The Parthini, Partini or Partheni were an Illyrian tribe that lived in the inlands of southern Illyria (modern Albania). They likely were located in the Shkumbin valley controlling the important route between the Adriatic Sea and Macedonia, which corresponded to the Via Egnatia of Roman times. Consequently, their neighbours to the west were the Taulantii and to the east the Dassaretii in the region of Lychnidus.
The Parthini often appears in ancient accounts describing the Illyrian Wars and Macedonian Wars. Their name was written in Ancient Greek as Παρθῖνοι, Parthînoi, Παρθηνοι, Parthenoi, Παρθεηνᾶται Partheēnâtai and in Latin as Parthini or Partheni. They are mentioned by Livy, Caesar, Strabo vii.; Appian, Illyr. 1; Dion Cass. xli. 49; Cic. in Pis. 40; Pomp. Mela, ii. 3. § 11; Plin. iii. 26.
According to a mythological tradition reported by Appian (2nd century AD), the Parthini were among the South-Illyrian tribes that took their names from the first generation of the descendants of Illyrius, the eponymous ancestor of all the Illyrian peoples.
The Parthini most likely inhabited the area between the hinterland of Dyrrhachium at the Tirana plane in the north, and the hinterland of Apollonia at the Apsus river (Seman) in the south. Their territory likely included the Shkumbin valley, hence they controlled the important route between the Adriatic Sea and Macedonia, which corresponded to the Via Egnatia of Roman times. Initially, the Parthini may have held the lands around Epidamnus-Dyrrhachium, but later they were probably pushed more inland by the Taulantii losing their coastal holdings.
A walled city built in the 4th century BC at the latest has been found on the Gradishtë plateau near Belsh. It developed from an early 7th century BC hilltop settlement, and was located on the route leading from Apollonia along the Apsus river to the Shkumbin. Its ancient name is not known, but it can be assumed to have been the chief settlement of the Parthini. It existed until late antiquity, and was destroyed by the Slavic invasion.
See also: Illyrian language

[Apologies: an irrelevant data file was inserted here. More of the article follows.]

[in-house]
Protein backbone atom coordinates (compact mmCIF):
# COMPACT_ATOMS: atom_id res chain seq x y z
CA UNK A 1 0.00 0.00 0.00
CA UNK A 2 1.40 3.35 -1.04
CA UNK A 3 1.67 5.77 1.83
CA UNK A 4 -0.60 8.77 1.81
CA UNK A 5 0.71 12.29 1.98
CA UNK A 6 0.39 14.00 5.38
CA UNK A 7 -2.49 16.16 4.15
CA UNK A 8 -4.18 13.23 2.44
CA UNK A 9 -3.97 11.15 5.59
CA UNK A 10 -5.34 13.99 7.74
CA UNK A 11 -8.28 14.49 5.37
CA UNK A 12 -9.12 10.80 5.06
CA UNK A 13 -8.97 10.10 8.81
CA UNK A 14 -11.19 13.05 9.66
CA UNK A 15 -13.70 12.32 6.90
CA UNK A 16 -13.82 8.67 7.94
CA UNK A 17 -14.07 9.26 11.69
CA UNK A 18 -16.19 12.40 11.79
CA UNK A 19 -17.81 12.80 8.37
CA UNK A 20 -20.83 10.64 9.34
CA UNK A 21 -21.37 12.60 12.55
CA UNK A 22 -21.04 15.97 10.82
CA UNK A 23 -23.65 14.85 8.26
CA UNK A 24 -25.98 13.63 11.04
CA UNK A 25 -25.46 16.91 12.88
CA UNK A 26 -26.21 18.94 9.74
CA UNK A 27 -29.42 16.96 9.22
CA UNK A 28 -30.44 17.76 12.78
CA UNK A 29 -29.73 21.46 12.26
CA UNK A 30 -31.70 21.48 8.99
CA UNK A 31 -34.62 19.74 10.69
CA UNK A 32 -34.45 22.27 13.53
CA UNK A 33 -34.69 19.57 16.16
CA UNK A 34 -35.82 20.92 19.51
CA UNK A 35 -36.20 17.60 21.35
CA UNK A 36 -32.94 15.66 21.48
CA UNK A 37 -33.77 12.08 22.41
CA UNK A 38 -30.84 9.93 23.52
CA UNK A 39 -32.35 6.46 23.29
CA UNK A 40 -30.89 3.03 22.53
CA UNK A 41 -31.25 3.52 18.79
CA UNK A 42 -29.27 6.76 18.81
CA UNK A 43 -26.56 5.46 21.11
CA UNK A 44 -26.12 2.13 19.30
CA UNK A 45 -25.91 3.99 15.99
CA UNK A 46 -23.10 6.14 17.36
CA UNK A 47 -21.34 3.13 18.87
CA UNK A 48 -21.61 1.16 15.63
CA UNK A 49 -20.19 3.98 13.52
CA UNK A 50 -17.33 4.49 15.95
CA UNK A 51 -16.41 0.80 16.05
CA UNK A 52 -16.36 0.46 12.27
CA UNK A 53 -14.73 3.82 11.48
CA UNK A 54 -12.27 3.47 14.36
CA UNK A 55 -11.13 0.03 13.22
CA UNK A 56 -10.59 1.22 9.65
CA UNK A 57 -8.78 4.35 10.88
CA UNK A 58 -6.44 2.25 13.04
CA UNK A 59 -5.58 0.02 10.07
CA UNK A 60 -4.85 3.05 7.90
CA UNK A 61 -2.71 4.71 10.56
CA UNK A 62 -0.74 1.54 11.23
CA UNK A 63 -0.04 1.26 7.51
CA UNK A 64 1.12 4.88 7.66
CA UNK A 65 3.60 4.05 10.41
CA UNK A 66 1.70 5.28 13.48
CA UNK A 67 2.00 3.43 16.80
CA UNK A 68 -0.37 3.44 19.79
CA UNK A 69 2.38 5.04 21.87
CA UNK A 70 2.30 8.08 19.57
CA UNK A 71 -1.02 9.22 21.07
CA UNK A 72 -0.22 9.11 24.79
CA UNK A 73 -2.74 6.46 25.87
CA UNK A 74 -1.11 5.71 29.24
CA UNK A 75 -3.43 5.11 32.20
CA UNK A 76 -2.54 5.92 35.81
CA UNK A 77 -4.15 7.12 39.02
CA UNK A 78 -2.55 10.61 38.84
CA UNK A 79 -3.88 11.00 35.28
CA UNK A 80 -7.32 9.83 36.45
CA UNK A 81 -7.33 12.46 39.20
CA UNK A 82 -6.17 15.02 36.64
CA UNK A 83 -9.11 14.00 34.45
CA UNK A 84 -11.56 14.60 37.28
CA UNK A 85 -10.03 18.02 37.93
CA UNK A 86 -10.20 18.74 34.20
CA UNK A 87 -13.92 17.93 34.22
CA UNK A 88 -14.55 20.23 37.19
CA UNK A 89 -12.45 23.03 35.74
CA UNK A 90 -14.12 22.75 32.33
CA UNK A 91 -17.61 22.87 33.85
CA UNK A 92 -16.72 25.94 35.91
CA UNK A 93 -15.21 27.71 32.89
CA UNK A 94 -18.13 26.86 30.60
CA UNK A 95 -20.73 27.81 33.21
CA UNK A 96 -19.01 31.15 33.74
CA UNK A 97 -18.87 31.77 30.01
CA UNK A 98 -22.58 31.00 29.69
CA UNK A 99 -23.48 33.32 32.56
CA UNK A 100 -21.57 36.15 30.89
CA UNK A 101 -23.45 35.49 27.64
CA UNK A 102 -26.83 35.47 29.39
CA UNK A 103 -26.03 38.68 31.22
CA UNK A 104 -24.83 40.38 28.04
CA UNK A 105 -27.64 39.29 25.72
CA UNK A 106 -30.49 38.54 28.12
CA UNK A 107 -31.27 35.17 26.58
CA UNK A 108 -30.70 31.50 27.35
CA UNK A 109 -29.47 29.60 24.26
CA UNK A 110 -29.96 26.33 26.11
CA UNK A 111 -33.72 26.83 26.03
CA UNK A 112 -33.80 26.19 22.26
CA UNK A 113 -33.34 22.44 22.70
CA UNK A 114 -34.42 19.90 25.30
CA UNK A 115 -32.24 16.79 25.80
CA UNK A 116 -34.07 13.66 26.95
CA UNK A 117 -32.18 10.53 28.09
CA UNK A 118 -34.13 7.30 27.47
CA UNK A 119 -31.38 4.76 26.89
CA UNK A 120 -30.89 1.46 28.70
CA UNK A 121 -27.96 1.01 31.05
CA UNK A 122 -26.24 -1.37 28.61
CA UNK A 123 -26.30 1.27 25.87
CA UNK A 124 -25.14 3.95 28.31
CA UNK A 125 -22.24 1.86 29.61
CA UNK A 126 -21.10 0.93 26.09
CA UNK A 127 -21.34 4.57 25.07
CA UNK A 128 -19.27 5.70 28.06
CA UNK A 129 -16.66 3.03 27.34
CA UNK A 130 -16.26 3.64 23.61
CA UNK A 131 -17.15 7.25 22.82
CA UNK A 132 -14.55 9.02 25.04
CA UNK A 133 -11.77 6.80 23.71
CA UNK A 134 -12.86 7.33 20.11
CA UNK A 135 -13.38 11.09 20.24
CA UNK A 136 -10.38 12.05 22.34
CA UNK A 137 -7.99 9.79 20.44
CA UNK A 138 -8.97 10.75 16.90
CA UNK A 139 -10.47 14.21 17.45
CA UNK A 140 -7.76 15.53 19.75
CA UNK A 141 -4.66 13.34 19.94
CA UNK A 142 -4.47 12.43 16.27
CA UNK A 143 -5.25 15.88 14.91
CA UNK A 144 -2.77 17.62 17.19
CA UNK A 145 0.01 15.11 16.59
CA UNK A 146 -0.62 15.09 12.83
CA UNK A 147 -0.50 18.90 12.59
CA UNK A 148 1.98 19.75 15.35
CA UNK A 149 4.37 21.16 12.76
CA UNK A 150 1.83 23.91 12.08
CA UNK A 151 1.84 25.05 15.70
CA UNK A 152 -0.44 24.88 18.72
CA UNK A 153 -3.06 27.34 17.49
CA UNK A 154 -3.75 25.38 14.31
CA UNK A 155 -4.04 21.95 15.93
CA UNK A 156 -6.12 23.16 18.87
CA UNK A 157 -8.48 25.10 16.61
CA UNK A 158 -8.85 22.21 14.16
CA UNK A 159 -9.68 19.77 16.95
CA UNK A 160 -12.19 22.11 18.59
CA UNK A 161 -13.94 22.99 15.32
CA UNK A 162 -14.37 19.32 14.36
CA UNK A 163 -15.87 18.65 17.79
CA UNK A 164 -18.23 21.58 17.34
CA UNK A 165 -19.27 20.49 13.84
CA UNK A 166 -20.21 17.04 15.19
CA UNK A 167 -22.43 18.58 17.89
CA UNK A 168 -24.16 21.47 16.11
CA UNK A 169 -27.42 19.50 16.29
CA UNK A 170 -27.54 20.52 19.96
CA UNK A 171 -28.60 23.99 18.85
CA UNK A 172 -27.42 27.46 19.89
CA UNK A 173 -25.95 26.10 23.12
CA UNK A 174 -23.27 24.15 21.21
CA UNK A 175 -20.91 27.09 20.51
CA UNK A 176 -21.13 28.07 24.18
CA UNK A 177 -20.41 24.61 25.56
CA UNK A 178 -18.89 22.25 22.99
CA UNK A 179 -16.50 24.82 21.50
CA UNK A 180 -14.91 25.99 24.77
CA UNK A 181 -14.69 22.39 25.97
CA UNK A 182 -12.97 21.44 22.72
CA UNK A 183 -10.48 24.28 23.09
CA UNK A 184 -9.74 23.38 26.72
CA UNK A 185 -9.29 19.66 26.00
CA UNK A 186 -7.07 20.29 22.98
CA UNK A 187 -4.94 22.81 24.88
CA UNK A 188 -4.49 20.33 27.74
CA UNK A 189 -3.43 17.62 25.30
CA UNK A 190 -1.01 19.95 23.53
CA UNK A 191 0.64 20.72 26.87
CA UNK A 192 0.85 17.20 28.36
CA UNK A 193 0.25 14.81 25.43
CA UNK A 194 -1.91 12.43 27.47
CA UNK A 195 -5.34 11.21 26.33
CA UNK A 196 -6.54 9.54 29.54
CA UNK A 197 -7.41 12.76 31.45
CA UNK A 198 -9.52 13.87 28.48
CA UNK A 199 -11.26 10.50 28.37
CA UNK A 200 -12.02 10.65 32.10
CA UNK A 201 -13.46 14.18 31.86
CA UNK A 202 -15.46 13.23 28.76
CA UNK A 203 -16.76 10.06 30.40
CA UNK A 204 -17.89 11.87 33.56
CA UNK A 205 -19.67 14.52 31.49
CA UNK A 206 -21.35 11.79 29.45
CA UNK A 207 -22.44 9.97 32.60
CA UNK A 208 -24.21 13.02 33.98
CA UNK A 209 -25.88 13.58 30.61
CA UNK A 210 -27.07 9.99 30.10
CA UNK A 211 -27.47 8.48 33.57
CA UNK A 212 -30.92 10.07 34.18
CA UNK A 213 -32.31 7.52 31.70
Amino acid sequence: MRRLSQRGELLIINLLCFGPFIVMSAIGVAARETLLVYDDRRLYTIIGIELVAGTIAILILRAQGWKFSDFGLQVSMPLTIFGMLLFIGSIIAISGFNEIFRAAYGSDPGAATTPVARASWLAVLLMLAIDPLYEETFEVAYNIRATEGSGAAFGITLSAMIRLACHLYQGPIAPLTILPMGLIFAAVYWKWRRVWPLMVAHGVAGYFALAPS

The idiom spoken by the Parthini is included in the southern Illyrian onomastic province in modern linguistics. The territory they inhabited belongs to the area that is considered in current scholarship as the linguistic core of Illyrian.
See also: Illyrian religion
The Parthini worshiped a supreme god recognized through interpretatio romana as 'Jupiter Parthinus'. It is attested in Latin epigraphic material as I(upiter) O(ptimus) M(aximus) Partinus.
The Parthini are often mentioned in the course of the Roman wars in Illyria and Macedonia, 229 BCE, but as friends rather than foes of the Romans, having submitted at an early period to their arms. (Polyb. ii. 11; Livy xxix. 12.) After the death of Philip, king of Macedon, they appear to have been added to the dominions of Pleuratus, an Illyrian prince allied to the Romans. (Polyb. xviii. 30; Liv. xxx. 34, xliv. 30.) Their principal town was Parthus (Πάρθος, Steph. B. s. v.), which was taken by Caesar in the course of his campaign with Pompeius. (Caes. B.C. iii. 41.) The double-hilled Dimallum, the strongest among the Illyrian places, with two citadels on two heights, connected by a wall (Polyb. iii. 18, vii. 9), was within their territory. There is no indication, however, of its precise situation, which was probably between Lissus and Epidamnus. Livy mentions (xxix. 12) two other fortresses: Eugenium and Bargulum.
Located in the inlands of southern Illyria, the Parthini controlled the important route between the Adriatic Sea and Macedonia, which corresponded to the Via Egnatia of Roman times.
Ancient historical sources testify agricultural economy among the Parthini, who were attested to have cultivated corn in Roman times. During the Great Roman Civil War the Parthini were obliged to deliver their corn supply for Pompey's troops. The situation changed with Caesar's arrival in Illyria. Once he had landed in Palaeste on the Ceraunian Mountains, the Illyrian communities, which were garrisoned by Pompey and the Senate, welcomed Caesar.